The US Department of Agriculture selected Mercy Corps and 13 other private voluntary organizations to participate in a $300 million program promoting better nutrition and school participation for needy children in developing countries. The “Global Food for Education Initiative” allows 9 million children in 38 countries across Africa, Asia, Latin America and Eastern Europe to receive a regular meal or a take-home ration at school.
Mercy Corps leads the Initiative in Eritrea with Africare, a partner organization, to provide:'
Food to primary school students throughout Debub, Gash Barka, Anseba, Northern Red Sea and Southern Red Sea Zones. Many of these children have low school attendance levels, high dropout rates and low nutritional levels.
Training in basic nutrition/hygiene and capacity building to local parent school committees.
Small grants to parent school committees to address the school’s most urgent needs.
In the mid-1980s, Mercy Corps operated a large-scale, cross-border food operation from northern Sudan into what is now Eritrea. From 1995-97, Mercy Corps and its Eritrean partner organization built water and soil conservation structures in the highlands around Asmara, Eritrea’s capitol city, improving environmental conditions and providing temporary labor for 7,000 individuals and their dependents. During the fighting in May-June 2000, Mercy Corps supplied medicine, kerosene stoves, fuel cans and fuel to 1,500 internally displaced families. Partnering with UNHCR, Mercy Corps provided shelter to another 1,000 internally displaced families. In September 2000, a supplemental feeding and health education program was initiated by Mercy Corps and the US Agency for International Development’s Office of US Foreign Disaster Assistance benefiting 8,000 war-affected individuals per month.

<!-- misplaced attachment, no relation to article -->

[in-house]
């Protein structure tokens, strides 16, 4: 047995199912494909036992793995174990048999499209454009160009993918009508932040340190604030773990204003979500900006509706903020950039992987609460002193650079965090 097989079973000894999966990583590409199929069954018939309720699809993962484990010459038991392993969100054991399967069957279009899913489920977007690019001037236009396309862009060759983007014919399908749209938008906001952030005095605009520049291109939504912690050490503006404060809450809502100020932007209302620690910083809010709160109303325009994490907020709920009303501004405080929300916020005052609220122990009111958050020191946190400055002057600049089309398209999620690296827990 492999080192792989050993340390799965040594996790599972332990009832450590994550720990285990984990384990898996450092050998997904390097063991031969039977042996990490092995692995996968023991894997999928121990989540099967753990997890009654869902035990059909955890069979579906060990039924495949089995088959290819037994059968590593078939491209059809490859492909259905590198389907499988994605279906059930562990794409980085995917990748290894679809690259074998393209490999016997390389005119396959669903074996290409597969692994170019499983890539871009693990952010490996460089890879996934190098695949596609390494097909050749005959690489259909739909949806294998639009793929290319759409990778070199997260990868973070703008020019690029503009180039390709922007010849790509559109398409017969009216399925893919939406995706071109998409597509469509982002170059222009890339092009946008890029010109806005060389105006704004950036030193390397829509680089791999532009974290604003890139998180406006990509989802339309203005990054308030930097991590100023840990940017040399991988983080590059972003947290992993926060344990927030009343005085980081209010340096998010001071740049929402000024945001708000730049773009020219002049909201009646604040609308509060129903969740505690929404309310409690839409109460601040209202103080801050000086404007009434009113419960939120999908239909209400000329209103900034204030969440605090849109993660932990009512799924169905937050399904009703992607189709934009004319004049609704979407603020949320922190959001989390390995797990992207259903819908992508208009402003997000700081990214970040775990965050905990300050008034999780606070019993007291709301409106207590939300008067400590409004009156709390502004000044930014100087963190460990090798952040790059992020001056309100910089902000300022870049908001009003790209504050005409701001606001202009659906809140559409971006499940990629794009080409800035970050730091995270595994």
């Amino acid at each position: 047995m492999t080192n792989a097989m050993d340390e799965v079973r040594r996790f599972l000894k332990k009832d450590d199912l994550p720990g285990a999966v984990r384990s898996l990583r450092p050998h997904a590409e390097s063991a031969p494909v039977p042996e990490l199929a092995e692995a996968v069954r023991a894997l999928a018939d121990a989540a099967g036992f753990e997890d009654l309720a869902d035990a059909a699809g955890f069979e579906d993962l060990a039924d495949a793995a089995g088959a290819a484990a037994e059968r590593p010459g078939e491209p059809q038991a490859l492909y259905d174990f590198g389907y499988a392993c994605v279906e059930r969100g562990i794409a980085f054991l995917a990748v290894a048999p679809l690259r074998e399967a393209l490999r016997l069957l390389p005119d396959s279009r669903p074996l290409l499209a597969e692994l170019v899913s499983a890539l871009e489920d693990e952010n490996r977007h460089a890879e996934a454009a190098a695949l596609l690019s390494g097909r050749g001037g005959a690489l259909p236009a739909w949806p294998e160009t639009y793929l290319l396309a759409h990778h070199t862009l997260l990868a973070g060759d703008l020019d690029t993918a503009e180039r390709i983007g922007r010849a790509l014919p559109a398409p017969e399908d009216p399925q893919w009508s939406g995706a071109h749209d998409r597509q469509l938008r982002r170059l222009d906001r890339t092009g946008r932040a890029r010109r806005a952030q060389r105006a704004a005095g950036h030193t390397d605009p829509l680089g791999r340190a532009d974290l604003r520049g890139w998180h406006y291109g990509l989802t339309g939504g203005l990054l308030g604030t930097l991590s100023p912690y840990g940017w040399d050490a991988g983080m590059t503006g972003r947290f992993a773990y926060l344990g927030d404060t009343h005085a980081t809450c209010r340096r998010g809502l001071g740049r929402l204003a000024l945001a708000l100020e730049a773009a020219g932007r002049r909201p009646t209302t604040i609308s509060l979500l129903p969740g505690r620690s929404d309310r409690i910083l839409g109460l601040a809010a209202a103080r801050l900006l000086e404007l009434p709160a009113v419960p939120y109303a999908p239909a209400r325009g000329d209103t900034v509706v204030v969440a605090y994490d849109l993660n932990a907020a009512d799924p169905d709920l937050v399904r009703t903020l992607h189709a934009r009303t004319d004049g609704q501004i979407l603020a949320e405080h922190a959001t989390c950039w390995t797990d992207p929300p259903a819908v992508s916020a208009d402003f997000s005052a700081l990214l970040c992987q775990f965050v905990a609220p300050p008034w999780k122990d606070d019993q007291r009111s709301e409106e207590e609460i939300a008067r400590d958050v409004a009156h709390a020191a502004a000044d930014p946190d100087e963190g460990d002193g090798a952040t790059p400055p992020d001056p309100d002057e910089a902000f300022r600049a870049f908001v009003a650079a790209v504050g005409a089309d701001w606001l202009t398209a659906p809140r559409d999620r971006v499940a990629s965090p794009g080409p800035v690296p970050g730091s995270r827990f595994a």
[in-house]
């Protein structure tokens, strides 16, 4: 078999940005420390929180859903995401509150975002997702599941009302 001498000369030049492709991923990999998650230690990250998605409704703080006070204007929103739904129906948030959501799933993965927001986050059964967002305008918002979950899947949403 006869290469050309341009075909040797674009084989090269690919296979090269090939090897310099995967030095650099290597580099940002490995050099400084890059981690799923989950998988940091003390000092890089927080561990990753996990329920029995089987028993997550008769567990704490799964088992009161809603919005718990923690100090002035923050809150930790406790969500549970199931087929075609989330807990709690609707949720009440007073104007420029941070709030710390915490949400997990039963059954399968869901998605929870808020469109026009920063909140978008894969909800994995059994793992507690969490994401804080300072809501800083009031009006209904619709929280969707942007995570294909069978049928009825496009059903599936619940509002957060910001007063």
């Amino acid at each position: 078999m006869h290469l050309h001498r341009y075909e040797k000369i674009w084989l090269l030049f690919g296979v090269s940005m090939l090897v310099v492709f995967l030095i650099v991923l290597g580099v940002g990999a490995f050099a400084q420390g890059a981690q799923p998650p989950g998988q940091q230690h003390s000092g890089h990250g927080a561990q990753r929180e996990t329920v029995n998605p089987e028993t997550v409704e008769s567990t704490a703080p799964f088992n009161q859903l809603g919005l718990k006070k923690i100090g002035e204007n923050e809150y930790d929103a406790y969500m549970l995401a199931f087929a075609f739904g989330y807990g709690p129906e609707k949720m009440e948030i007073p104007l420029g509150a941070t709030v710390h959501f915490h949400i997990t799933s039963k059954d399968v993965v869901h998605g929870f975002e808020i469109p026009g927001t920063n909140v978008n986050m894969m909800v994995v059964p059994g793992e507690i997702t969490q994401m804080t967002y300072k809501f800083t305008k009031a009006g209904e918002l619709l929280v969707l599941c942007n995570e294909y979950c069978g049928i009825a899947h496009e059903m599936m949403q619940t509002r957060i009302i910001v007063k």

Mercy Corps will implement the Initiative in targeted schools throughout Kyrgyzstan to provide:
Food to kindergarten and boarding school students throughout the Republic.
Grants to strengthen local school feeding programs promoting self-sufficiency.
Resources to prevent schools from closing by repairing physical infrastructure.
Since 1994, Mercy Corps has been engaged in a diverse array of activities in Kyrgyzstan such as economic development, agriculture development, infrastructure repair and rehabilitation, large-scale engineering works, food distribution and food-for-work activities. Mercy Corps has disbursed agricultural grants to more than 15 organizations aimed at assisting them to become self-sufficient in food production, including livestock, grain crops, and fruit and vegetable production. Mercy Corps currently serves more than 150,000 participants in Kyrgyzstan.